Long read. Account down -63% by actions taken during a melt down in the span of 11 minutes at market open this morning. Lessons at the end so you can avoid doing what I did. I held 100 $NVDA Jul 19 24 135 CALLS at $3.60 avg at close yesterday. NVDA was pumping into close, and I had done great trading it (+$9k day). Since they were weekly options, I decided I wanted to lock in profits (peel strategy) and leave a portion to ride, so I sold 80 of the calls and kept 20 at avg price of $3.60. Next day, today, CPI print came in below expectations, pre-market was PUMPING. NVDA closed yesterday at $134.91. It was into its follow through from a base breakout with momentum and volume that started Tuesday. Admittedly though, it was on its 3rd day of the breakout. Who cares about the 3rd day breakout (I should), here we were, pre market $NVDA 137.32 high. FUCK YES. Yet, something didn't sit right. I fucking sold 80 of my Jul 19 24 135 CALLS for $3.90 avg yesterday at 3:58 and 3:59 right before market close. All because I wanted to follow my rules and not carry 100% of my portfolio on weekly options. And this morning after CPI print, we saw Shrek's wiener in pre-market. I was more annoyed, if that’s the right feeling, than happy in pre-market. I had left money on the table. Regardless that my 20 calls were up. It didn't matter. Market opens, $NVDA at $135.75. Not bad, pulled back from its highs pre market. Calls I sold yesterday were at $ $4.30-35, when NVDA reached its high of the day at $136.15. Probably within the first 10-15 sec of market open. In my eyes, the continuation of the breakout, and momentum from pre-market high. Suddenly, the stock, and calls, began to drop. Jul 19 24 135 CALLS were at $4:15. Here was my chance to get back my calls that I closed yesterday on this pull back, I thought, buying 10 shares at 9:30:48 for $4.14 avg. At 9:32 the stock pulled back even further, as did my position of now 30 calls. And for some reason, even now as I'm writing this, I can't for the love of god understand why I put an order in to buy another 10 calls. But that’s what I did. At 9:32:47 for $3.95 avg. I'm a fucking dumbass. I'll call myself out. Why the fuck would I buy on that drop. I'm looking at the 1 min chart right now for today and I bought on momentum and high volume decline. What the fuck. And to top it off, the next 3 1 min candles are a pull back to the down side (i.e., stock go up) with LOW FUCKING VOLUME. And my dumbass for some reason thought it was a good time to buy. That fucking "don't catch a falling knife" saying got me. At 9:33:15, I bought another 15 calls for $3.75 avg. (notice I'm doubling, tripling down on a losing position - breaking another rule). However, by the close of the 9:33 1 Min candle, I FLET LIKE A FUCKING GENIUS. I was right I thought, this is a just a pull back, and we are back onto the breakout momentum now. So at 9:34:13 I bought another 35 calls at $3.90 avg. And then the 9:35 candle happened. Now I'm in a deep loss for the day, taking out most of the $9K gain from yesterday. Still mad about the whole "leaving money on the table" revenge trading spiral I was in, my dumbass bought another 10 calls at 9:36:13 for 3.70 avg, and another 10 at 9:36:42 for $3.75 avg. I caught the bottom on the 1 min at 9:36. Again, thinking we were about to reverse to the upside and continue the breakout and pre-market momentum. I was blind to the fact that we were trending down on the day, and with strong volume. Yes even on the 1 min. I wanted to get my losses from today's position back, and what I had "left on the table" from closing out the calls yesterday. I felt like a genius from 9:36 - 9:38. Then the 9:39 1 min candle happened. It was downhill from there. I assume I must of said fuck it because at 9:41:38 I bought my last 10 calls at $3.35 avg. I watched NVDA drop for the next 2 hours, breaking another rule and not cutting losses. It had to go back up I thought. I went and did some pressure washing around the yard for the rest of the day. Anything to keep my mind off the charts. My current position is 130 Jul 19 24 135 CALL at avg. price of $3.84. It is my entire portfolio. Position at -63%. I will determine what I will do with the position tomorrow once I see pre-market. All those buys happened in 11 minutes, with majority in first 6 mins. I honestly have no idea what came over me to make those decisions, blatantly breaking trading rules I've set up for myself. But I did. Writing this has helped me realize some of the mistakes I made in managing the position during this morning's melt down. Below in case anyone wants to learn from others mistakes so you don't have to be a dumbass yourself. Don't trade first 15 - 30 min (mainly day trading). Especially if you already have a position. Let it play out until next setup appears, and set a trailing stop incase position goes against you Don't add to a losing position Be mindful of volume on pull backs (reversal with strong volume, or pull back with weak volume that will continue trend) Don't put your entire portfolio on weekly options (who would of thought...) Maintain position size for account Maintain stop and cut losses quickly Follow "peeling" strategy (sell off portions of position into strength - can use trailing stop) Best regards. submitted by /u/Arbitrage- [link] [comments]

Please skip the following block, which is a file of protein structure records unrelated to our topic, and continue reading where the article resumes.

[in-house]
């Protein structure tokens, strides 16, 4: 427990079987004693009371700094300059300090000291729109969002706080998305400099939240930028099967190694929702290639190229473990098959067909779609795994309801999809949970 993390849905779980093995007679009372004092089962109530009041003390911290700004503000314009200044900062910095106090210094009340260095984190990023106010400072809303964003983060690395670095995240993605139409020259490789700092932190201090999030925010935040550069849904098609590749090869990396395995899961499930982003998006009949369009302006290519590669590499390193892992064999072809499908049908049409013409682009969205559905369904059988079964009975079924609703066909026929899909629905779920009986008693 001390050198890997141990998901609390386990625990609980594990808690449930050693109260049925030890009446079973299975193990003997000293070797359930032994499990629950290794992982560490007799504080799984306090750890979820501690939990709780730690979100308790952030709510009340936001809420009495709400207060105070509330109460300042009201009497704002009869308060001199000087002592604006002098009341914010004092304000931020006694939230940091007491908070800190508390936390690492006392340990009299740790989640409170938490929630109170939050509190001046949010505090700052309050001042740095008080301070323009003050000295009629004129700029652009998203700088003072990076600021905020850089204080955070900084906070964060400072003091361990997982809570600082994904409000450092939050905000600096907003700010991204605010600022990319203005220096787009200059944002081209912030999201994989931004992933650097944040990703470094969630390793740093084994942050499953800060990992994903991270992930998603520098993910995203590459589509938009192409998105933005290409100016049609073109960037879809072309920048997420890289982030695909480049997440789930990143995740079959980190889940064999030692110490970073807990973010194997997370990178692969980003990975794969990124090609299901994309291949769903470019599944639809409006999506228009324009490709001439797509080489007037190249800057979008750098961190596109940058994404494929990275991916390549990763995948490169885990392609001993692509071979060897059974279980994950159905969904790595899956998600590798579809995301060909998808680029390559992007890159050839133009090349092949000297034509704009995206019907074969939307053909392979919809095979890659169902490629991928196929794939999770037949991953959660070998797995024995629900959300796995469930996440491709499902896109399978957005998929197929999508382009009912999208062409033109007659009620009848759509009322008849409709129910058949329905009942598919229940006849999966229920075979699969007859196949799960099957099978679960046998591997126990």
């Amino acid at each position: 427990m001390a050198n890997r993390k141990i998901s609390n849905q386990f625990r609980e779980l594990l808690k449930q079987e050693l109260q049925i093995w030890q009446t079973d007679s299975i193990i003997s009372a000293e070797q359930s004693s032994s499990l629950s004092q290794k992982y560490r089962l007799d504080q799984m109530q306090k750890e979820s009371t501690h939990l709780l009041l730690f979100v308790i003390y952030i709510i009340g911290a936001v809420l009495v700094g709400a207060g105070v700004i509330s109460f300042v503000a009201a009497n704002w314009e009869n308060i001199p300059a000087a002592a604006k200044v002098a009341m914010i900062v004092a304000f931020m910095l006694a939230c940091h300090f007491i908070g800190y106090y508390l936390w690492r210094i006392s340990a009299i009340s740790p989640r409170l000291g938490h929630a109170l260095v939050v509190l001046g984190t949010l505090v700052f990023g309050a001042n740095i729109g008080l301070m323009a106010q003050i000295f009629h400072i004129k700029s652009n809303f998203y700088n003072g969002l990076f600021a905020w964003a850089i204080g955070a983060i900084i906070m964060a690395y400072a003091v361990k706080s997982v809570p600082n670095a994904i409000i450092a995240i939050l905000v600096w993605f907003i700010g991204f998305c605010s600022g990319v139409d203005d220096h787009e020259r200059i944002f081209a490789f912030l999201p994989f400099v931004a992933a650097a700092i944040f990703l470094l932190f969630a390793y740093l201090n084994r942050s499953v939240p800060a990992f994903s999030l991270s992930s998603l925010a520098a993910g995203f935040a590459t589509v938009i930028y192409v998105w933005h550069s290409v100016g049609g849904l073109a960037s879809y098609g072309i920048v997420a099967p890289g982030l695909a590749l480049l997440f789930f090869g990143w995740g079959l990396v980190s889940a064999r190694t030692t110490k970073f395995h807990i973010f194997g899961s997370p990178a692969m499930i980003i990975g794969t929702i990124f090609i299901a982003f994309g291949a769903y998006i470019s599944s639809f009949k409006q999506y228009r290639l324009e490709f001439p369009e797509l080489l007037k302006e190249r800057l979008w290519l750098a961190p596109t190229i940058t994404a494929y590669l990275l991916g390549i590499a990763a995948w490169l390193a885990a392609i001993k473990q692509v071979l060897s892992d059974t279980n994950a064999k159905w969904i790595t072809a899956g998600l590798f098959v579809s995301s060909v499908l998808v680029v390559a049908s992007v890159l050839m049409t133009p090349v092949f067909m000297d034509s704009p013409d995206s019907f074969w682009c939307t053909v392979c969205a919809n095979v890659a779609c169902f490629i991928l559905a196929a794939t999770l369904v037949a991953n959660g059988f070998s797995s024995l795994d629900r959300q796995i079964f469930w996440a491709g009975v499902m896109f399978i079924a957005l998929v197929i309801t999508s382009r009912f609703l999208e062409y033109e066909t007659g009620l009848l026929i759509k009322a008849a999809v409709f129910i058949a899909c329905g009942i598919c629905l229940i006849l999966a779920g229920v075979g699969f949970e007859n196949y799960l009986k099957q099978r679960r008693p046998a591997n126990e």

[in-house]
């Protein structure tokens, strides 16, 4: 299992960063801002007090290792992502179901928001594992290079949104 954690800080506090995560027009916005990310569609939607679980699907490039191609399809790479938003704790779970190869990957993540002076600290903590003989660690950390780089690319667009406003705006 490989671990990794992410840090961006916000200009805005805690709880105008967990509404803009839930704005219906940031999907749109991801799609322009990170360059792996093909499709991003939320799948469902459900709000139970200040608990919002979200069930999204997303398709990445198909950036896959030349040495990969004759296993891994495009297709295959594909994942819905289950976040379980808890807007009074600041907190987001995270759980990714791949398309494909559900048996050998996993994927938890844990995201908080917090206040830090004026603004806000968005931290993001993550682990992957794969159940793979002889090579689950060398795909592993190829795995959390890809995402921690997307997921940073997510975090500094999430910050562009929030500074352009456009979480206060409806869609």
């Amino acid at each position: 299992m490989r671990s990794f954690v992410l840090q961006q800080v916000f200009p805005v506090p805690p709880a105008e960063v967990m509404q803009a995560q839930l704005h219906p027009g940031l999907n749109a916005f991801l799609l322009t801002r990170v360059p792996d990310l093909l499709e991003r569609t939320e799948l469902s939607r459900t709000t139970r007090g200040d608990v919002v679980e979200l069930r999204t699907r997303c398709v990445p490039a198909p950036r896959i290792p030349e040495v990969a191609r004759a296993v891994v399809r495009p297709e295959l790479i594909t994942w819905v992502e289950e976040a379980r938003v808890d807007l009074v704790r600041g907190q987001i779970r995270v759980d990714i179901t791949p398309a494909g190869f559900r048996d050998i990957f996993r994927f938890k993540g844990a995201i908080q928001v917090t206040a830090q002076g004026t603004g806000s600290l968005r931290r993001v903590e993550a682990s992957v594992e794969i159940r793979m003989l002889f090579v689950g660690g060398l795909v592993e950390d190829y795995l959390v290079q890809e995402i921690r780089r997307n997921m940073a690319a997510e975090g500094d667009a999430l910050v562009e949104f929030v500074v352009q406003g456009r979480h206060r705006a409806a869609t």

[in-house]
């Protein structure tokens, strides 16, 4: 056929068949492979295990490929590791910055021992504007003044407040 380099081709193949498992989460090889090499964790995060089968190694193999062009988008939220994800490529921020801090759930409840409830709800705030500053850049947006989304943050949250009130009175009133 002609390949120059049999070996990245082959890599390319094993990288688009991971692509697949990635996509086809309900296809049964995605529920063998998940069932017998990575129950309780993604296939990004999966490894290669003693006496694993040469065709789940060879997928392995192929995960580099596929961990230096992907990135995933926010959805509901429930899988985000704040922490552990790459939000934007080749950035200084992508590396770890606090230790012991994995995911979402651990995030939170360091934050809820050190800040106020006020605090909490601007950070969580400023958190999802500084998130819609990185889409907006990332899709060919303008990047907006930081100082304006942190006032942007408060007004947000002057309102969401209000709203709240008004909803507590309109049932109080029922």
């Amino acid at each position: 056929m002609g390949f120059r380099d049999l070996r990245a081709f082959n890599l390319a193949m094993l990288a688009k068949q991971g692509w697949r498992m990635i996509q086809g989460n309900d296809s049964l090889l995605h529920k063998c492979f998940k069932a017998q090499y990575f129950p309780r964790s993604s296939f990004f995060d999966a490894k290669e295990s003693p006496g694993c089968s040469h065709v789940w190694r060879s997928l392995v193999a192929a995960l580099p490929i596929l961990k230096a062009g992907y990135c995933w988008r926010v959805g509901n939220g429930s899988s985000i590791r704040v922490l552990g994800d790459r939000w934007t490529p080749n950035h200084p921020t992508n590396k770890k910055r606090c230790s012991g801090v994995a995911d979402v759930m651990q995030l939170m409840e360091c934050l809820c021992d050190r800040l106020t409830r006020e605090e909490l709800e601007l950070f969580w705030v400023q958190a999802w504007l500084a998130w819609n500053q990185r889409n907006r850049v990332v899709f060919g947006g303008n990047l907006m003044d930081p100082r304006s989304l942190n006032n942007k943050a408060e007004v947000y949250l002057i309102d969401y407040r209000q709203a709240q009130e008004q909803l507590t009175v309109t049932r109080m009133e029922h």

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    A bunch of household defensive names are at 52-week lows. This includes things like Johnson & Johnson, Bristol Myers and Pepsico. The AI hype has relegated defensive stocks to the dustbin, but this is about to change in a big way. July is historically the strongest month in the summer for tech and it also has the highest statistical odds for the NASDAQ to form a multi-month market top. Today's big sell-off in tech, in reaction to better than expected inflation report, may seem illogical but it actually was predictable. This AI led tech rally flew too close to the sun and it's getting a little crispy here. This is by no means the end of the tech rally, but it's a clear signal that big money is rotating money out of tech and into these beaten down defensives. Especially as we enter the seasonally bearish time of the year in any year, but particularly bearish in election years. The fall. This is no secret, hedge funds have been dumping tech stocks at a record rate in recent weeks ahead of this CPI read, and who's been buying? Retail. So what's the deal with $PEP, why is it a good deal here? 1- The stock is at 52-week lows, but fundamentally the company is still growing and beating estimates. 2- There's a defensive rotation starting right now, that happens every year but is especially pronounced in election years and if you catch it early you can make so much money. 3- The stock has flashed a couple of very strong technical buy signals. It is now at a major supporting trendline, where the stock bottomed twice before. In the late 2018 market correction and in the COVID crash. It's at this support trendline again right now. Just trading at a trendline is not enough on its own to trigger a buy signal. This is where you have to look for other clues that big money is buying and we have plenty of those here. Sector rotation trackers have been showing that big money has been selling tech and buying staples in anticipation of bearish end of summer into fall seasonality. The stock also formed a double bottom with a bullish divergence. A historically powerful bottoming signal. That indicates stronger conviction by investors at these levels. A simple mean reversion, to the middle of $PEP's historical uptrend would mean a rally to $190+ before the end of the year. And because $PEP is a low volatility name, options are cheap. Meaning the stock doesn't have to move up much for you to make money hand over first with calls. Position : $180 January 2025 call x 120 contracts submitted by /u/CaspeanSea [link] [comments]